When photography entered the scene in the mid-19th century, the representation of Sicily consisted largely of drawings, paintings, and written accounts that foreign travelers made during the previous century and, even after the diffusion of the new medium, the photographic description of the island was mostly left to them. The continuity of this 'external gaze' motivated the choice of an analysis aiming to explain its influence over the photographic image of Sicilian cities. Using Palermo as a case-study, this article investigates the relationship between the previous visual tradition and the repertories of foreign photographers. Its purpose is to understand how their description of the city evolved between the 19th and the early 20th century, and in what way their choices in subjects, cutting and framing influenced the construction of visual tropes.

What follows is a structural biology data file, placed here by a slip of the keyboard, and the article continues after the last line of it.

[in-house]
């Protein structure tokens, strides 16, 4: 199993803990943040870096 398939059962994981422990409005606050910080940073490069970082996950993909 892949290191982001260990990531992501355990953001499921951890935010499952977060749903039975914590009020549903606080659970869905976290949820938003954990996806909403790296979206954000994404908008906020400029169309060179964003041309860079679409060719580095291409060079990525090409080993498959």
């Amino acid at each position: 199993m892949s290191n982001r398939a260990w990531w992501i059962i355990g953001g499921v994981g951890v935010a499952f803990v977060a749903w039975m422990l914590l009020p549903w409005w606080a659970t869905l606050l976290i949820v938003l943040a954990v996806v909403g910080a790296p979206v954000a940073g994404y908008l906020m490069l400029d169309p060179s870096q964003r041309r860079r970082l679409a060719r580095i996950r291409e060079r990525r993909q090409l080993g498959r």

|Numero di pagine||11|
|Rivista||LA RIVISTA DI ENGRAMMA|
|Stato di pubblicazione||Published - 2021|